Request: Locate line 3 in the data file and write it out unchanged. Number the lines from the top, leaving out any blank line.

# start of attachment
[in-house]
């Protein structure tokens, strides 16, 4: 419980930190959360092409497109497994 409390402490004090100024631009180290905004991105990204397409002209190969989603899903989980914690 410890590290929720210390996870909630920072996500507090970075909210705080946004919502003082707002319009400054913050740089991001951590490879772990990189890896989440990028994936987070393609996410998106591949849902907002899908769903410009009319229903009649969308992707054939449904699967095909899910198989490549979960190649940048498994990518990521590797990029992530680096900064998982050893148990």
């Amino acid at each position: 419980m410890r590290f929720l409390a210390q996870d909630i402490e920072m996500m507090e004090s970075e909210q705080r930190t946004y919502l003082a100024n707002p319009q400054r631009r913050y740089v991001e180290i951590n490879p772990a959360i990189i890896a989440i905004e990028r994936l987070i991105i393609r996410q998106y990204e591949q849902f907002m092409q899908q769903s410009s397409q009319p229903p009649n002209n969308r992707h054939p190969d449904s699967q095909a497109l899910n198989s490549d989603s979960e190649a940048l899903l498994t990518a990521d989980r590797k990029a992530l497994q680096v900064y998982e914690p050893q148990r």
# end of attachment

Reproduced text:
């Amino acid at each position: 419980m410890r590290f929720l409390a210390q996870d909630i402490e920072m996500m507090e004090s970075e909210q705080r930190t946004y919502l003082a100024n707002p319009q400054r631009r913050y740089v991001e180290i951590n490879p772990a959360i990189i890896a989440i905004e990028r994936l987070i991105i393609r996410q998106y990204e591949q849902f907002m092409q899908q769903s410009s397409q009319p229903p009649n002209n969308r992707h054939p190969d449904s699967q095909a497109l899910n198989s490549d989603s979960e190649a940048l899903l498994t990518a990521d989980r590797k990029a992530l497994q680096v900064y998982e914690p050893q148990r």